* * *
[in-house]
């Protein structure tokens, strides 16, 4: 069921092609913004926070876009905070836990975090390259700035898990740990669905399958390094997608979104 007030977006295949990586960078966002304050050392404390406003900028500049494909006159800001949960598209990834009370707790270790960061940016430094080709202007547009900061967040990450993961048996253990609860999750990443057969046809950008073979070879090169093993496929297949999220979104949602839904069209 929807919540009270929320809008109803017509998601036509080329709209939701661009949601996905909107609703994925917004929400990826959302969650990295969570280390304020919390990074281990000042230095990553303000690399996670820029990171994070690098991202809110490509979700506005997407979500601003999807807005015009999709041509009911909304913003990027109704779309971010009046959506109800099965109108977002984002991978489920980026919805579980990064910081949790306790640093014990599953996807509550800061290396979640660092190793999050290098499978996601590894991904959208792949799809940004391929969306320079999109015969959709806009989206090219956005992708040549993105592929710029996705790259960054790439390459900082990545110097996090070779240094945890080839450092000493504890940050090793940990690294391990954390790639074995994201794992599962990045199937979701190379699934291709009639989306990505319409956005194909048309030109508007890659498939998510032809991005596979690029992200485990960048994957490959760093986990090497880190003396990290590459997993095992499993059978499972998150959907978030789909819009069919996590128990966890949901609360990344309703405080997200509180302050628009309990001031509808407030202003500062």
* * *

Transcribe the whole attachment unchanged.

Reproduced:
[in-house]
């Protein structure tokens, strides 16, 4: 069921092609913004926070876009905070836990975090390259700035898990740990669905399958390094997608979104 007030977006295949990586960078966002304050050392404390406003900028500049494909006159800001949960598209990834009370707790270790960061940016430094080709202007547009900061967040990450993961048996253990609860999750990443057969046809950008073979070879090169093993496929297949999220979104949602839904069209 929807919540009270929320809008109803017509998601036509080329709209939701661009949601996905909107609703994925917004929400990826959302969650990295969570280390304020919390990074281990000042230095990553303000690399996670820029990171994070690098991202809110490509979700506005997407979500601003999807807005015009999709041509009911909304913003990027109704779309971010009046959506109800099965109108977002984002991978489920980026919805579980990064910081949790306790640093014990599953996807509550800061290396979640660092190793999050290098499978996601590894991904959208792949799809940004391929969306320079999109015969959709806009989206090219956005992708040549993105592929710029996705790259960054790439390459900082990545110097996090070779240094945890080839450092000493504890940050090793940990690294391990954390790639074995994201794992599962990045199937979701190379699934291709009639989306990505319409956005194909048309030109508007890659498939998510032809991005596979690029992200485990960048994957490959760093986990090497880190003396990290590459997993095992499993059978499972998150959907978030789909819009069919996590128990966890949901609360990344309703405080997200509180302050628009309990001031509808407030202003500062």